Mike Maccagnan is everything that John Idzik wasn't during his two years as general manager of the New York Jets. And that very thing can be said about Maccagnan because he was willing to be bold this offseason in free agency, a series of moves which now allowed him to be equally bold in the NFL Draft.

The Jets landed USC defensive lineman Leonard Williams with the sixth overall pick in Thursday night's first round of the NFL Draft. Considered the best player in the draft by many, Williams joins a Jets defensive front that already was among the best in the league. That the rich got richer is a testament to Maccagnan, who put the Jets on solid footing head into this three-day draft.

He was able to go big because there was no need he had to fill, no overwhelming issue on this team that could be addressed with the sixth pick. And that is because he took care of business in the weeks before, rebuilding this team in just one offseason.

Perhaps, finally, the demons that have trailed this franchise for four decades are finally being exorcised.

This offseason was an undeniable success for the Jets and for their first-year general manager. He signed the top two cornerbacks on the market, bring back perennial Pro Bowl players Darrelle Revis and Antonio Cromartie back to the team in moves that addressed the roster's most glaring deficiencies. There was also the trade for Brandon Marshall, who immediately bolstered a receiving corp that was lacking star talent.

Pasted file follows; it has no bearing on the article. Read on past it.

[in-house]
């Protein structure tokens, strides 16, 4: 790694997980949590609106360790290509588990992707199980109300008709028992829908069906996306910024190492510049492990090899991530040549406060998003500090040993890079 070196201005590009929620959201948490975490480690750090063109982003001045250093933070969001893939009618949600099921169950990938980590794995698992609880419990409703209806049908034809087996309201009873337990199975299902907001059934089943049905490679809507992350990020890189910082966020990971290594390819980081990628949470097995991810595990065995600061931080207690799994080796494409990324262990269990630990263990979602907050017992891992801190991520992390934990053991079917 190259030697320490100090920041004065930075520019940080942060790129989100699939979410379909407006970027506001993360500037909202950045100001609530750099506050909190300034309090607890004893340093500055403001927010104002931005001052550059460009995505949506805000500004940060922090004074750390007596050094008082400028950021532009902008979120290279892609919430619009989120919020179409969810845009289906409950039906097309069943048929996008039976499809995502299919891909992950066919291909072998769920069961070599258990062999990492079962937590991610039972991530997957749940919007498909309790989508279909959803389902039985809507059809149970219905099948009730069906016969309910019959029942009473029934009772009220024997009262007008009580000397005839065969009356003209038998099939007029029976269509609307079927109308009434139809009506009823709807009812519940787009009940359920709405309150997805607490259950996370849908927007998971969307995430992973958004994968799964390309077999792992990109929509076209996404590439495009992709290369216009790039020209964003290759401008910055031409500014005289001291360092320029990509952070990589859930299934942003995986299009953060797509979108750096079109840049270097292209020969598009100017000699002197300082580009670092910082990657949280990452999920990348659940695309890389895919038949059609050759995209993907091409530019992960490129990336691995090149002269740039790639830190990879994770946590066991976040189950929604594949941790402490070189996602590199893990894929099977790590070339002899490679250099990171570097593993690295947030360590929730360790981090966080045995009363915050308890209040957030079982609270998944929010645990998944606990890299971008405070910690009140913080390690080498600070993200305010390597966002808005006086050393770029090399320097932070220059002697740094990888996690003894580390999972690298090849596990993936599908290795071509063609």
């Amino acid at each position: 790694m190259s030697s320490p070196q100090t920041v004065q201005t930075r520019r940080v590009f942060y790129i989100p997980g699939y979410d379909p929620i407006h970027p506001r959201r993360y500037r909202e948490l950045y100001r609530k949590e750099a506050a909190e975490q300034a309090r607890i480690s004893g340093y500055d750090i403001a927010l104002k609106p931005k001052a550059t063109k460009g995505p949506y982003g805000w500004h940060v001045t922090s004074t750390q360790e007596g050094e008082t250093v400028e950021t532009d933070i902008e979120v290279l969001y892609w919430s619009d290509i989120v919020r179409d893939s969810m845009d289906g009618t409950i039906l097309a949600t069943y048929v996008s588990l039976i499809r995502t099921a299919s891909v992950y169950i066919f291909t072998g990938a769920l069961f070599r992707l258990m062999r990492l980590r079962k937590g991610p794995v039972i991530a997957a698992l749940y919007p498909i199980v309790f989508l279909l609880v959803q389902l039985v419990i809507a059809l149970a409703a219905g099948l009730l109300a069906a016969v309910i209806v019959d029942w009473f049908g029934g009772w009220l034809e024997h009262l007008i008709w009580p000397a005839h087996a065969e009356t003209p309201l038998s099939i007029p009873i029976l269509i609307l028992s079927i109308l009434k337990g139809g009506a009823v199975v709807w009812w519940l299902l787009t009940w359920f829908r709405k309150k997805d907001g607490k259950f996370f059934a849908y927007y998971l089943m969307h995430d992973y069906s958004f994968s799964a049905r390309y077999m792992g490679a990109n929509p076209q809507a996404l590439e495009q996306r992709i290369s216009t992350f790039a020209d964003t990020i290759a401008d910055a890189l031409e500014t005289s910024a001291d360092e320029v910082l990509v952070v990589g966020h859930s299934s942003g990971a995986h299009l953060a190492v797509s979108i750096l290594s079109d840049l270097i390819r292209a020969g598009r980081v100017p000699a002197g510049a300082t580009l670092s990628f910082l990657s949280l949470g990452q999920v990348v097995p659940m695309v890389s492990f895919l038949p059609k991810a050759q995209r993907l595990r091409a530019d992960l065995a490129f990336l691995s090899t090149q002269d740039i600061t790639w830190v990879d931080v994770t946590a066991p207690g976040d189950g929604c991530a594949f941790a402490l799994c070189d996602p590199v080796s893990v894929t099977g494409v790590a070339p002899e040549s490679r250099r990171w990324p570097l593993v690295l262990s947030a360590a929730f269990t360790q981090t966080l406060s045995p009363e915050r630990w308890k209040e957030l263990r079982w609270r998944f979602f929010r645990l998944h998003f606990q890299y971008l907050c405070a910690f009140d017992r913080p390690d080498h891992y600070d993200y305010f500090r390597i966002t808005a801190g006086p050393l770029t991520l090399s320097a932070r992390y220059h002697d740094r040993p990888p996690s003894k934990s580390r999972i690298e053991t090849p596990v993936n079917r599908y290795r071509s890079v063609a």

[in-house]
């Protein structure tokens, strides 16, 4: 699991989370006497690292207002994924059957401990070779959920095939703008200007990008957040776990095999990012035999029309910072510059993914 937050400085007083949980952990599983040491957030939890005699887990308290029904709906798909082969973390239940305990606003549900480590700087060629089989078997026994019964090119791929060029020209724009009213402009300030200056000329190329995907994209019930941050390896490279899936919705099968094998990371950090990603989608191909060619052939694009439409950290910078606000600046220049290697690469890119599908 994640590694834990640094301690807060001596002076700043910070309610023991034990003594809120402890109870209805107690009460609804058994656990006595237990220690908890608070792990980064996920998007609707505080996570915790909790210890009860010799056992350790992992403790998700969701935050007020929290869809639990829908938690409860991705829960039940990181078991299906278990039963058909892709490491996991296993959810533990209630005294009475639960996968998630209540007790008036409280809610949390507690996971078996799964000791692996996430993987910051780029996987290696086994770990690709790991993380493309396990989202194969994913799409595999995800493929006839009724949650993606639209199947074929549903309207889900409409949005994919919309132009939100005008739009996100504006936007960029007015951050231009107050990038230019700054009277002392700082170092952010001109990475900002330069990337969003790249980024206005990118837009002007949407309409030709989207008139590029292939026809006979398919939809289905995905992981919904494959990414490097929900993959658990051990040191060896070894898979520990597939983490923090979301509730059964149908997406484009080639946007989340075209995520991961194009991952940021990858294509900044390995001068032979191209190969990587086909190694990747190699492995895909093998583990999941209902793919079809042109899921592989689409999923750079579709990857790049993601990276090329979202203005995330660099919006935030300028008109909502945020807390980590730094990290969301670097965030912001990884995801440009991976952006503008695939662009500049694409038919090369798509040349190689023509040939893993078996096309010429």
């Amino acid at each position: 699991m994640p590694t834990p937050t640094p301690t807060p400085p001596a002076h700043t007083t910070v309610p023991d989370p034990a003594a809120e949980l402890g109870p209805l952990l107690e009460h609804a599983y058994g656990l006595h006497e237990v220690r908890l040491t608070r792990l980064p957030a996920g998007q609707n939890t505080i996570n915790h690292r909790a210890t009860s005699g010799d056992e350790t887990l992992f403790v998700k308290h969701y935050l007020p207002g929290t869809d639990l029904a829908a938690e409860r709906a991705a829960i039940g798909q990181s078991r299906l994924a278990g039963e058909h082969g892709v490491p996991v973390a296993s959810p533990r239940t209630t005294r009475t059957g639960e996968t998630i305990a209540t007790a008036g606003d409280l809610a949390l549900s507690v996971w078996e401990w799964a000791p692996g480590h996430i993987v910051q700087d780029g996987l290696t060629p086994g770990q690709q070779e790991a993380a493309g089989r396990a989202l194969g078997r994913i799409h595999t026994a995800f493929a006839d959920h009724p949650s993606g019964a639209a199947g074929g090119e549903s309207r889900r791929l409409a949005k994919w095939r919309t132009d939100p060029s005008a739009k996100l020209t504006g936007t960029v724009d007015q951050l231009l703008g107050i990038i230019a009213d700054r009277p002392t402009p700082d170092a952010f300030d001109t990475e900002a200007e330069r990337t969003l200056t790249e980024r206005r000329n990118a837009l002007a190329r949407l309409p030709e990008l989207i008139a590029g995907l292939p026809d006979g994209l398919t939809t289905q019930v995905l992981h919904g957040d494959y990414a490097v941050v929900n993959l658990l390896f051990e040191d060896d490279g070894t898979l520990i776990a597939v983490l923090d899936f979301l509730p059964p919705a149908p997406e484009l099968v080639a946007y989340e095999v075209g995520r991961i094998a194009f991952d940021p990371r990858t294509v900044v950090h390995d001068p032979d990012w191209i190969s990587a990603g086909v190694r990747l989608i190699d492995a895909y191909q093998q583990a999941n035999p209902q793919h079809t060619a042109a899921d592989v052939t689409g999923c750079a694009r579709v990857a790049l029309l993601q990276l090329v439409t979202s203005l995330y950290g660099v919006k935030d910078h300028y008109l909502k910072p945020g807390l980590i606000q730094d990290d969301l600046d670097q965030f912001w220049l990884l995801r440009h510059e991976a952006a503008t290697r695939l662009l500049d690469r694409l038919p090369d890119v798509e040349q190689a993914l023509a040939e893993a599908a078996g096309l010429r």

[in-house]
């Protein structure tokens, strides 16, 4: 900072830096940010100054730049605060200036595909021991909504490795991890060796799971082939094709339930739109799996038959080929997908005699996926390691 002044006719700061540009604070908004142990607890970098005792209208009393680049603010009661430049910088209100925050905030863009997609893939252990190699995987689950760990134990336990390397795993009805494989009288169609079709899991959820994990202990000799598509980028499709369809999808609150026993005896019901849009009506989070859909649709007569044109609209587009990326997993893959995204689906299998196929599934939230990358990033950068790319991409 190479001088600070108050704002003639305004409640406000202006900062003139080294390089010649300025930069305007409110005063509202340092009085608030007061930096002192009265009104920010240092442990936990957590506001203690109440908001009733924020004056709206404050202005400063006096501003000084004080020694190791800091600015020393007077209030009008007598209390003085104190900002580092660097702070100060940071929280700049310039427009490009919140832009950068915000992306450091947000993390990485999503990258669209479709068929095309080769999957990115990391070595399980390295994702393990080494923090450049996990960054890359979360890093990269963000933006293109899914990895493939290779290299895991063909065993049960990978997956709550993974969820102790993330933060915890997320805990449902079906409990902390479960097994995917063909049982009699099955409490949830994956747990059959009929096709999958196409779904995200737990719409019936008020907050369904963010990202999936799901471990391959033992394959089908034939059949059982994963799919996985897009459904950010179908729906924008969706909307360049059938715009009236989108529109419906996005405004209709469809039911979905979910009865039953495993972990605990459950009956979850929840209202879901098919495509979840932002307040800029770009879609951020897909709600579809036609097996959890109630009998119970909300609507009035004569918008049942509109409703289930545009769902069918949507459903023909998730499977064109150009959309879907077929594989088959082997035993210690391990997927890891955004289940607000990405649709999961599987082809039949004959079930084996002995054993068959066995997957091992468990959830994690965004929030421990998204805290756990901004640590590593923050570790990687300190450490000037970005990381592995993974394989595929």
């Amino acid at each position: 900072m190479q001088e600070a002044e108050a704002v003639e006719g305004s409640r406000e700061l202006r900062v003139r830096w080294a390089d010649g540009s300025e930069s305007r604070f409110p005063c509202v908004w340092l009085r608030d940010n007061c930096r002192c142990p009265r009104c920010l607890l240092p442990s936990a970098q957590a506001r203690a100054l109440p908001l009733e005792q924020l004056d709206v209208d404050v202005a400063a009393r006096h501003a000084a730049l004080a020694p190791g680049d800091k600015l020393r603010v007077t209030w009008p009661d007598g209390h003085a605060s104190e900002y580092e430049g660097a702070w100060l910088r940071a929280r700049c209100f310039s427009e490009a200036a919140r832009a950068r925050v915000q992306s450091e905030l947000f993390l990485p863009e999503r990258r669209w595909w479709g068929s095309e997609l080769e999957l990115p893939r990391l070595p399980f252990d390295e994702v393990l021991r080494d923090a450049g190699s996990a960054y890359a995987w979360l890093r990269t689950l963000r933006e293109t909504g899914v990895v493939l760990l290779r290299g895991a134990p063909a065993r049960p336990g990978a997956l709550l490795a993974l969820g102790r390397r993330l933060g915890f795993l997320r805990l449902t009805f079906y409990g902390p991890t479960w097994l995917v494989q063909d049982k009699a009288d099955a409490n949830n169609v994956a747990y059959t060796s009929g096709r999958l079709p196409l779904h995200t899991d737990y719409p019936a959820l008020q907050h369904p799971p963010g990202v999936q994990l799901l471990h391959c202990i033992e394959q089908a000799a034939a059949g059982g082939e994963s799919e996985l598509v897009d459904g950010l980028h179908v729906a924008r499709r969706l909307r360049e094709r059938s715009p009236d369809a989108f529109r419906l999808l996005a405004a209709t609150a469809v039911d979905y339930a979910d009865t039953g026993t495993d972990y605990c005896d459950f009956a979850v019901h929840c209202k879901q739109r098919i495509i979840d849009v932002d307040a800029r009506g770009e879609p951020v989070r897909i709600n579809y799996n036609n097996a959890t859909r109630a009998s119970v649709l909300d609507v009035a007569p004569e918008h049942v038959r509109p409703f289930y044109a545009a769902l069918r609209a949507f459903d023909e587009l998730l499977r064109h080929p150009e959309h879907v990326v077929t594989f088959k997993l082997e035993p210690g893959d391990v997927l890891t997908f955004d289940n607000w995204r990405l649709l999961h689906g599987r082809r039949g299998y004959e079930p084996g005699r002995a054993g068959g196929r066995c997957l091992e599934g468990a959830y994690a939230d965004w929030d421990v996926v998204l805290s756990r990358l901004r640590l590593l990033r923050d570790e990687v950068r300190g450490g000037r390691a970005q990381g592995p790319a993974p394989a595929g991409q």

All this and plenty of other savvy moves by Maccagnan meant that outside of the quarterback position – which the Jets couldn't address in the first round without moving up – that the team came into the draft looking to get better. They didn't have to draft for need because there wasn't a vortex on the roster that had to be taken care of.

They just had to take the best player available. So while Williams doesn't fit a need or address some massive hole on the roster, he makes the defense and the pass rush perhaps the most feared in the league. It creates a severe match-up for any offensive coordinator, something that can't be ignored.

And it immediately helps an offense that, while much improved on paper is still rather average. The Jets should create turnovers and be forcing punts, all of which takes pressure off the offense. If coordinator Chan Gailey can manage games and limit turnovers, then watch this defense fly and create havoc.

It is playing to a strength and it might just work well enough to get the Jets back into the playoffs sooner rather than later.

Here is the genius of Maccagnan, who didn't bluff his was through free agency like his predecessor who ended up heading into last season with a roster deficient in terms of talent. This isn't to pile on Idzik, who in large part lost his job due to his failings last offseason in both free agency and the draft. But it is to say that Maccagnan has vision and personality and isn't afraid to roll the dice.

He did so in free agency, spending and utilizing the cap space he inherited which set him up on Thursday night to take a player he didn't need but a player who will nonetheless help transform this franchise.

If Williams can live up to half his hype, then the Jets have a front line that will be more fearsome than the New York Sack Exchange. They will harass and sack quarterbacks and limit the run game. It is the perfect pick for head coach Todd Bowles, also in his first year with the Jets, and his blitz-happy defense.

It is making a strength of this team even stronger as the Jets have decided to make their identity be their pass rush. Something Idzik, who at times seemed to happy to play possum rather than make deals, was unable or unwilling to do.

It is a reward of sorts for the Jets and for a franchise where things rarely go right. Now a team that went big this offseason in free agency had the chance to do the same thing on Thursday night and they finally got it right.